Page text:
Several independent factors dictate the length of time for which a position may be filled in an acting capacity. The first clock begins ticking from the moment the seat is vacated. Absent any additional action, an acting official can fill that seat for the 210 days following the start of the vacancy. At the end of that period, the seat must be vacated unless the President makes a nomination to fill the vacancy on a permanent basis. 

The Vacancies Act extends this initial period for vacancies that exist at time of or occur right after a president’s inauguration. Specifically, “if a vacancy exists on the new President’s inauguration day or occurs within 60 days after the inauguration, then the 210-day period begins either 90 days after inauguration or 90 days after the date that the vacancy occurred, depending on which is later.”

Nomination marks the beginning of a timeline independent from the first. An acting official may serve in the role for the pendency of the nomination. Additionally, an acting official may fill the role for 210 days after the date on which a nomination is rejected, withdrawn, or returned. This process can be repeated for a second nomination but no further nominations. If no official has been confirmed at that time, the seat must remain vacant until such time as someone is confirmed.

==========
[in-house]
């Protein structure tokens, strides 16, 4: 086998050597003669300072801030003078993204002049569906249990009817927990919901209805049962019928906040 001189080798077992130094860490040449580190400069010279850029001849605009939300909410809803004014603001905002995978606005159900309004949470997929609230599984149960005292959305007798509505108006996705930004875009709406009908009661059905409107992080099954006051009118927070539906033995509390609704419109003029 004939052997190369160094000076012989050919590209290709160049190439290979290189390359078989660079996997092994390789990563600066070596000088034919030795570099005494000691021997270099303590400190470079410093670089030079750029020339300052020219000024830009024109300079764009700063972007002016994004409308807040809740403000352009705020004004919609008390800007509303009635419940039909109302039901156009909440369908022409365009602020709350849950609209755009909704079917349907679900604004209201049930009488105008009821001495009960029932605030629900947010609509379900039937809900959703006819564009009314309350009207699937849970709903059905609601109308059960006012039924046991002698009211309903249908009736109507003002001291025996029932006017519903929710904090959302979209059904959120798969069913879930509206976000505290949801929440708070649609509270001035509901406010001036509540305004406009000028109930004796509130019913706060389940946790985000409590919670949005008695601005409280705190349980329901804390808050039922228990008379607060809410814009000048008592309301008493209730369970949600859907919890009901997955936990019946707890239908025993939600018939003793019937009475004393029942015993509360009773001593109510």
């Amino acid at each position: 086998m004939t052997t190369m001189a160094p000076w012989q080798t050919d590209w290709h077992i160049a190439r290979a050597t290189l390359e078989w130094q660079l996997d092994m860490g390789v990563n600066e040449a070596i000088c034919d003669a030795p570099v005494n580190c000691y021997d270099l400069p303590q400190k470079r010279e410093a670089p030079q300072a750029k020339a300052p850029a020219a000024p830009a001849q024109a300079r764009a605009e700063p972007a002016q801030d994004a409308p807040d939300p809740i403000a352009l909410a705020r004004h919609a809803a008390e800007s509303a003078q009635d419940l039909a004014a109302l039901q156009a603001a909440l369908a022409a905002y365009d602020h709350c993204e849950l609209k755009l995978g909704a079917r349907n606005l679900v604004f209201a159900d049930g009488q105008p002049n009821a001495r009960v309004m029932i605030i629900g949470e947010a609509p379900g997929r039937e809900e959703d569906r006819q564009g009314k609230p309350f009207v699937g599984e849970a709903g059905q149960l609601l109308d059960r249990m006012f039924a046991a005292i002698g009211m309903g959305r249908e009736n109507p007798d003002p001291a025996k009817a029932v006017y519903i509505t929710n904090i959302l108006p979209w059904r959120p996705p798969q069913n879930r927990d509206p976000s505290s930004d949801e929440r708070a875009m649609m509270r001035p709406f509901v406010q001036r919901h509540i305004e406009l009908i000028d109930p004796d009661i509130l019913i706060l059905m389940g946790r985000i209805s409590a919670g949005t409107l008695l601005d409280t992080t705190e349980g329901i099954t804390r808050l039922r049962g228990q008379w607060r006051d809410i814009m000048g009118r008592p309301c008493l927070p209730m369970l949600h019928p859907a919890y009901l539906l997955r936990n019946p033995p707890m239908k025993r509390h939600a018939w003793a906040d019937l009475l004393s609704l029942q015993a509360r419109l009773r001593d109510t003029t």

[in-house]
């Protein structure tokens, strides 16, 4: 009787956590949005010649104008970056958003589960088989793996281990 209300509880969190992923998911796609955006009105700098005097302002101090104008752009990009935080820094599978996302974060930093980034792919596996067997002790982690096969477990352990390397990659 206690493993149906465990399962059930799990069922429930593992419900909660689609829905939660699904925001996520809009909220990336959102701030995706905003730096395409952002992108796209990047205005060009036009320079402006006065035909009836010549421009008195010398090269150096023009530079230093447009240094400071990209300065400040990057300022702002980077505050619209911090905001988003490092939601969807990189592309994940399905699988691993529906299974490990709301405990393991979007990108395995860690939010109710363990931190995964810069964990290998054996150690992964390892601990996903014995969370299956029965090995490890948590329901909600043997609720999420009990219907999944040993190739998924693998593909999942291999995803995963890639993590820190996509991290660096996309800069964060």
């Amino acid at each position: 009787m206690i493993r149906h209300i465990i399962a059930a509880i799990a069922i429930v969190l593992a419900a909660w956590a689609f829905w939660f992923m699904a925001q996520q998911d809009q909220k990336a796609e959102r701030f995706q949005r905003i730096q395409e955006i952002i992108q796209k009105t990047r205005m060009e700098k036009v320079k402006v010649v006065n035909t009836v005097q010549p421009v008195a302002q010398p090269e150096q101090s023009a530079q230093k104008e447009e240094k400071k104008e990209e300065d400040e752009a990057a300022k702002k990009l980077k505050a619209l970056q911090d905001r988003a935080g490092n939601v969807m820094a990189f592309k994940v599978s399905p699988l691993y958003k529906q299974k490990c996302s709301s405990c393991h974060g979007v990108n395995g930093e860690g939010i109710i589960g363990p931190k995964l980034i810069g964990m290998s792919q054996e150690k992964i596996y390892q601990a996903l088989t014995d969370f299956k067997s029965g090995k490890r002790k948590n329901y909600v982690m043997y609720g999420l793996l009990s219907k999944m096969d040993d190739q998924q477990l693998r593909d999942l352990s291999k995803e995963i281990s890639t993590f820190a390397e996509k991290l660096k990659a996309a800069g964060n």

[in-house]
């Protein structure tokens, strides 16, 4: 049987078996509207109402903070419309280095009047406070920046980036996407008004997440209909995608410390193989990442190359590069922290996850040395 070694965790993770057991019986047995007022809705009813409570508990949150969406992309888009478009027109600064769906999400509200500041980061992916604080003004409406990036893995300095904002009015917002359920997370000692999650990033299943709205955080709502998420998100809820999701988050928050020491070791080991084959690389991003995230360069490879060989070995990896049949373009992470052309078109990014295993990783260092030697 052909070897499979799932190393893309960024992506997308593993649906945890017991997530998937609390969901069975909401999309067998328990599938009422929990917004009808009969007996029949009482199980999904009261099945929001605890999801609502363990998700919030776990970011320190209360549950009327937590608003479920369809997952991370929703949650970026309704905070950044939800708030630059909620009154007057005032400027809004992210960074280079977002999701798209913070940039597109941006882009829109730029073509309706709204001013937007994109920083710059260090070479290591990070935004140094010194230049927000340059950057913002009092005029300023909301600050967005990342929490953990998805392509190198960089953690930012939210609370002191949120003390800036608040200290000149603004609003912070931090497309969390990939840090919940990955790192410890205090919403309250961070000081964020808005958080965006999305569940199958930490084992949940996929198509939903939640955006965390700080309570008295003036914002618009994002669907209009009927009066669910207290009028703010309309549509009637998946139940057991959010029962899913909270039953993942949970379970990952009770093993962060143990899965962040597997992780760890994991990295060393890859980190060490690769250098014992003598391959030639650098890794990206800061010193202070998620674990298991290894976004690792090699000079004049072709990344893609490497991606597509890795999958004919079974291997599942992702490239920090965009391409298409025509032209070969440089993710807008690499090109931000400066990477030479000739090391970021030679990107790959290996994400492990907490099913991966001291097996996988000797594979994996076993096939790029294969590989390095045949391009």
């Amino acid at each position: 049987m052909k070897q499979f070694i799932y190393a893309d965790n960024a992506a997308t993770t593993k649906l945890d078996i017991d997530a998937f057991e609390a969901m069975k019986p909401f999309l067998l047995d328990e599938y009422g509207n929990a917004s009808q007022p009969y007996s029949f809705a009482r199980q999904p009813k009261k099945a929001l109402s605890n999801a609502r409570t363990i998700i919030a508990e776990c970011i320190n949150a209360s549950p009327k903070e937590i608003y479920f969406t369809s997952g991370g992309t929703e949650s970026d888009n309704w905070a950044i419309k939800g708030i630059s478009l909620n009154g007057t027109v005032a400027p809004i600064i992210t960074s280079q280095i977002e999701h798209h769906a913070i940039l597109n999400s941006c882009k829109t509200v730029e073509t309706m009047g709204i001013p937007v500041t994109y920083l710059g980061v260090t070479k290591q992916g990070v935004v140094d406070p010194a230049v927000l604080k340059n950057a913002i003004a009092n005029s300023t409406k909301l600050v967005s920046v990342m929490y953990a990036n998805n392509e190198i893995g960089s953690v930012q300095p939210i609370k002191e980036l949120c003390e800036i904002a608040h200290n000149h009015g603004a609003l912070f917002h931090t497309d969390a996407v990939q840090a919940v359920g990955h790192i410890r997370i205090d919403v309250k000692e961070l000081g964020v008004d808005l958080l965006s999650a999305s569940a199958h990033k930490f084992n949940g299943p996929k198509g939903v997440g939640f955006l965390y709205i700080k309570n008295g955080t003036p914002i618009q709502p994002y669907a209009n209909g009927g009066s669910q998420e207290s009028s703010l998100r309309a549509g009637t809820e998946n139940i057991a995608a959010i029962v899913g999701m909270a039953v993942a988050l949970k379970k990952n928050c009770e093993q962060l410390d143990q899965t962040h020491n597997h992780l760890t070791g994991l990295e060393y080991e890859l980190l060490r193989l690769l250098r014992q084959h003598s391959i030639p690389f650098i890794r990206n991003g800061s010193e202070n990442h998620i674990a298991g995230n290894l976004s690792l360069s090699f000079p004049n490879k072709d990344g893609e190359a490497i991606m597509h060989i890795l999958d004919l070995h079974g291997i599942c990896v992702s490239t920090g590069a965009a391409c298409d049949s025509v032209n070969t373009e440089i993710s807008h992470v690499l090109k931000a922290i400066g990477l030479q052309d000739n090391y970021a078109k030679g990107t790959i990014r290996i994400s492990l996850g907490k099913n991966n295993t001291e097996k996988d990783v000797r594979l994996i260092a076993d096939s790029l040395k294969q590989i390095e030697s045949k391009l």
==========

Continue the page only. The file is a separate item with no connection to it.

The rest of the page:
In total, an official serving under the Vacancies could serve for a period of over 720 days (the exact number would depend on the duration of the pendency of nominations and the exact date on which an official steps down following the inauguration). In other words, if necessary, the next President could rely on acting officials in the face of Senate intransigence for almost two years. 

What can they do?

Officials appointed under the Vacancies Act’s procedures and parameters are empowered to perform all of the “functions” or “duties” of that office. To the degree that there are limitations on a duly installed acting official’s authority, they are political and relational, not statutory. Temporary officials may lack the time to familiarize themselves with the agency and launch an agenda and may suffer from lower levels of respect from other agency officers. These are important considerations but, ultimately, do not undercut the necessity of using acting officials, especially when unfilled vacancies are the alternative.